T3 sell side (T3 buy side has millions of BTC ready :wink: ) custodians hold NBT that are their property.
They verify that they hold the NBT and pledge to use them for T1 (and T2) operations.
They get compensated for having NBT “locked” (pledged to liquidity operations).
This compensation is lower than T1-2 compensation, because no exchange default risk applies, but needs to be big enough to make people hold the NBT.

I’ve thought some time about the accounting of the compensation.
I still believe that one of the easiest ways to do that is to make this via custodial grants by people who run NuBots.
The T1-2 funds get reported by NuBot.
T3 funds can be read on the block chain.
The total of T1-3 is more or less constant and only prone to BTC volatility when being traded hence and forth.

The incentive for the custodians to move funds from T3 to T1 is the increased compensation for a sell wall that has run low. This of course works even better with the fixed compensation scheme, because it amplifies the compensation effect of providing liquidity in low walls. With fixed rate it only provides an increased incentive, if the side drops below the compensation threshold.

FLOT is only doing business with these custodians, but not with random people.
That limits the involvement of the FLOT in liquidity operations and ties T4 to T3.
Plus it can allow (by NSR holder vote, depending on the terms of the custodial grants) to have the FLOT send NBT before they received BTC from the custodian. This speeds up the refilling of T3 in case the funds run really low there.
It might not play a big role, but can make the difference between the FLOT doing business with T3 and the FLOT beind required to use NBT entry gateways to directly inject NBT in T1 - which requires to have such a gateway at the exchange with the low sell side!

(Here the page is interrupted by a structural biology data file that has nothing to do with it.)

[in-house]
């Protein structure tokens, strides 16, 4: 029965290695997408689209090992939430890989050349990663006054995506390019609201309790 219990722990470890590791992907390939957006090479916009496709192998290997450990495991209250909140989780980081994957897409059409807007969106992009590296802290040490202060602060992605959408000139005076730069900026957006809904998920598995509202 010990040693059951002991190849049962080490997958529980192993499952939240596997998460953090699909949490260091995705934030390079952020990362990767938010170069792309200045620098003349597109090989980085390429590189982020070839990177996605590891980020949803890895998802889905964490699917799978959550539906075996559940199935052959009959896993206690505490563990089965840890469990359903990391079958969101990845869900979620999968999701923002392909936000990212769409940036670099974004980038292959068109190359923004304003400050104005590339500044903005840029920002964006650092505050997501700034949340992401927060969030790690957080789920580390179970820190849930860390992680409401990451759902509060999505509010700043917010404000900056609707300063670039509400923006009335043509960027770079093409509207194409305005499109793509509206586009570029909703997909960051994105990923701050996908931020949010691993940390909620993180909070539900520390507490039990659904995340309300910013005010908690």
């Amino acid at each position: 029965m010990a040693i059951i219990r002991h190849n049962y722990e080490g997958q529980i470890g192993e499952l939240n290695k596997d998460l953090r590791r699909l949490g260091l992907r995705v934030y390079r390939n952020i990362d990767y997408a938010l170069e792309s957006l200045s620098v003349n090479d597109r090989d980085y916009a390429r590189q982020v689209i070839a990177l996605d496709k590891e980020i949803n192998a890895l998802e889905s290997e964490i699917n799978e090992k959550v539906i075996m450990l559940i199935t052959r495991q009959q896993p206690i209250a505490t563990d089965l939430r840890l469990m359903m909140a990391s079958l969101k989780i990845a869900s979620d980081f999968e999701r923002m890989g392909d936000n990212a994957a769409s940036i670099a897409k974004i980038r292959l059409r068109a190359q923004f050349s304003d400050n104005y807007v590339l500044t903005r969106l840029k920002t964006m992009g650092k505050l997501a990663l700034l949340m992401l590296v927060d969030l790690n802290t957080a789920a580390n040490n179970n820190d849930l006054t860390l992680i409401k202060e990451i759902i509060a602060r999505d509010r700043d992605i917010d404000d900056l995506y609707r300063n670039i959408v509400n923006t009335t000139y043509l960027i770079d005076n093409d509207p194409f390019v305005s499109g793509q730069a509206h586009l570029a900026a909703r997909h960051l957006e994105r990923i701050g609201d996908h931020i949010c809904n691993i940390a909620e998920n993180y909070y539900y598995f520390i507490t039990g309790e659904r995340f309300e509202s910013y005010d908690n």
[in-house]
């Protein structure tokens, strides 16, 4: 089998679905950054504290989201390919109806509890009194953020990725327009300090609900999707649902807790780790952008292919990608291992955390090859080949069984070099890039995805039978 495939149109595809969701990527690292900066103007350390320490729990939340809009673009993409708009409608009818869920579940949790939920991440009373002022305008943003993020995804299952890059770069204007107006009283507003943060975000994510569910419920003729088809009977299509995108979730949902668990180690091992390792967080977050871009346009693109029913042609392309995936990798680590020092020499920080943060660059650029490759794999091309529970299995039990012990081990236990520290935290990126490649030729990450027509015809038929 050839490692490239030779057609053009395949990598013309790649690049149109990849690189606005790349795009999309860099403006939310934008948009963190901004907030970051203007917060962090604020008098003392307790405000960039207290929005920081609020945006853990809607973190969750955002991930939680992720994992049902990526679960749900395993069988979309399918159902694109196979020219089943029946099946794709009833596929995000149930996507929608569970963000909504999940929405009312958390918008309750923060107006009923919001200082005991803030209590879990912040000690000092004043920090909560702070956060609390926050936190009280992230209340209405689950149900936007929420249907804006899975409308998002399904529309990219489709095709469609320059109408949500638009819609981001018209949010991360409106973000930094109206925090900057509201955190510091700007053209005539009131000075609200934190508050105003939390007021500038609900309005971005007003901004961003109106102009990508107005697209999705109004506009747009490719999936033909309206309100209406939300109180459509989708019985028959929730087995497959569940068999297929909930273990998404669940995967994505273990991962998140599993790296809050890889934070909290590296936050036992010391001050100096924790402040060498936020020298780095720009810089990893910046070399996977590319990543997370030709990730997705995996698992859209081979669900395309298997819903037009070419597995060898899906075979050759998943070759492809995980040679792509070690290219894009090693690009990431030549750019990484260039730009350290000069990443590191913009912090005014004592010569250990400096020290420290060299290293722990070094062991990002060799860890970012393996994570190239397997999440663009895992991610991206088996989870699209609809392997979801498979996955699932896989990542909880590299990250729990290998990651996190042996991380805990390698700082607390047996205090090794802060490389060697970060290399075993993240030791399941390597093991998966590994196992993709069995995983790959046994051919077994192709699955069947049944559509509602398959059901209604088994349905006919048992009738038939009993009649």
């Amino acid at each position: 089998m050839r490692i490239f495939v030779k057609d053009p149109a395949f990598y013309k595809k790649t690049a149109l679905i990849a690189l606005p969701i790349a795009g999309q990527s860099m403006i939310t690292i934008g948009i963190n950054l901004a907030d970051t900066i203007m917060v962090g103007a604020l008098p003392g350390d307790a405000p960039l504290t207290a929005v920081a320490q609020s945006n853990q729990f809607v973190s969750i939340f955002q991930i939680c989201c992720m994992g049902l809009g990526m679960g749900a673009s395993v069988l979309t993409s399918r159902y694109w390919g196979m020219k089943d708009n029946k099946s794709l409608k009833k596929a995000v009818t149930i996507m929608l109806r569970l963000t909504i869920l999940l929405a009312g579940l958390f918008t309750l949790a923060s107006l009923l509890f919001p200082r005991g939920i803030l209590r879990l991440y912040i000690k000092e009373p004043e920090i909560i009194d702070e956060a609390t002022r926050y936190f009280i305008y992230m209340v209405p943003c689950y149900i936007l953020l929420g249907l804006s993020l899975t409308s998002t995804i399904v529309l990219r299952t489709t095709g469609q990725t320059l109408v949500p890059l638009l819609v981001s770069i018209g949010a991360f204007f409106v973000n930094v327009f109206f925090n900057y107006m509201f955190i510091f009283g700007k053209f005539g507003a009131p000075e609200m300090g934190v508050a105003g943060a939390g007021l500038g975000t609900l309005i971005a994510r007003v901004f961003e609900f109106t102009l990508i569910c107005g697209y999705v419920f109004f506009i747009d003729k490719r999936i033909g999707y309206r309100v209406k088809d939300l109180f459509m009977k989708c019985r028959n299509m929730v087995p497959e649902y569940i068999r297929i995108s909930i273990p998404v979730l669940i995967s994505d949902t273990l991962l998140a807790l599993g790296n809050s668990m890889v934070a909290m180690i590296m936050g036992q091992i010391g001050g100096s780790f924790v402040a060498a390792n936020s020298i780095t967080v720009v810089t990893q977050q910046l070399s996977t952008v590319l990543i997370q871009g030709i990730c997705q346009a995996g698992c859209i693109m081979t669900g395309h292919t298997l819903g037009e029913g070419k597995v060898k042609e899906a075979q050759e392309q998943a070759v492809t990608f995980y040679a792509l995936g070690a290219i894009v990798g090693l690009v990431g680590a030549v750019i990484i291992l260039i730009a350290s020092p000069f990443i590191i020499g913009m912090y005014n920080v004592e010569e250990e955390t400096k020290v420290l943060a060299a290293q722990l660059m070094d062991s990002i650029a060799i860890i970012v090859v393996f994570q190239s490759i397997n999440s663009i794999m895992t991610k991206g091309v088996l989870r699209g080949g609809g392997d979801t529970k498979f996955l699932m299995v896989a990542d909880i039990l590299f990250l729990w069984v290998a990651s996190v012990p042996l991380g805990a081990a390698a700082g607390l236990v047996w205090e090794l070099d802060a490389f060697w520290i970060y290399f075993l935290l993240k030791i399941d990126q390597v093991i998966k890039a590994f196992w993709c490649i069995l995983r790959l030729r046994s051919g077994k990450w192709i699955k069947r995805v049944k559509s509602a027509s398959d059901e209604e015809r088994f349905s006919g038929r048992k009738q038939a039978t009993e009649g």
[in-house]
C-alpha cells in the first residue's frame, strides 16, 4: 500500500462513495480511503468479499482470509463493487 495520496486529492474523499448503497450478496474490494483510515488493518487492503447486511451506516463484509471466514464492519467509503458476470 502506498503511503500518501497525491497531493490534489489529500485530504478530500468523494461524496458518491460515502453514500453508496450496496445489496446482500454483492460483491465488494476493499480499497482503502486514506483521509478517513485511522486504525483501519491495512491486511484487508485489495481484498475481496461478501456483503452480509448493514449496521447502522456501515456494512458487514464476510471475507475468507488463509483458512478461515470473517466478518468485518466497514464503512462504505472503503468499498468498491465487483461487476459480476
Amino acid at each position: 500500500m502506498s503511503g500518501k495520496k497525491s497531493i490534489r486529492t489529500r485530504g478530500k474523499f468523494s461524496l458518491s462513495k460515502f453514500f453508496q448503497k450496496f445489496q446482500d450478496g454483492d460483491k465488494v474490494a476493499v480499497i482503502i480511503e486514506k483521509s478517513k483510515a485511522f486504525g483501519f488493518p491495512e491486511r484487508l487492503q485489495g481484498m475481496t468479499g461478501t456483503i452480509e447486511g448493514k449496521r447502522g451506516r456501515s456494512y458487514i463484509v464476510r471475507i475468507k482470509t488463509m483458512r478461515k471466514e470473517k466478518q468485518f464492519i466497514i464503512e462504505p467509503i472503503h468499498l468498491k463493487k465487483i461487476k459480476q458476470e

T3 custodians should trade with each other to balance sides on different exchanges as long as the overall T1(-3) sides are balanced.
The easiest way to do that is by transferring funds to another exchange and trade there.
If on one exchange there is demand for NBT, while another has sufficient NBT or NBT in excess, send BTC there, trade them for NBT and send the NBT back to where they are low.

T4/FLOT would only be involved if one side is overall low or in emergencies.

What’s the incentive for a custodian to report their T3 funds? What guarantee do we have that those funds will actually end up being used in a peg break scenario? If those funds have no way of being accessed directly, but only at the custodian’s whim, how can we even call them T3? I don’t think there is an ALP solution for T3, though NuLagoon is showing the MLP solution. I propose a different kind of T3 custodian, one that uses Nu’s funds so they have every incentive to report and follow through in peg breaks, over in the T3 custodian thread.

To receive a compensation.

No guarantee, but the incentive for the T3 custodians to put funds in the shrinking walls to earn more reward (in percent) for their funds (only true for fixed compensation).
This makes a peg break scenario less likely. They have an incentive to fill T1 early.

The direct control over funds in the decentralized liquidity operations model ends at T4. T1-3 can only be steered by providing incentives.

That’s a viable solution, but leads away from the (completely) decentralized liquidity operations model.
At another place I’ve already written that some small steps away from the decentralized liquidity operations model might be good:

If you’re compensating custodians for reporting T3 then you’re running some kind of ALP-type operation. So what prevents Satoshi from submitting his kajillion btc as buy side T3, with absolutely no intention of ever bringing them to market. Are we going to pay him for holding his own btc in his own wallet and having nothing to do with Nu?

Without any compensation, you won’t find people doing it.

The terms of the grant limit the amount of BTC or NBT.
T3 sell side custodians would be limited anyway.

Nu pays elected T3 custodians based on terms. People who get elected are aware of the T1 compensation. They will happily move funds from T3 to T1 if the compensation is sufficient :wink: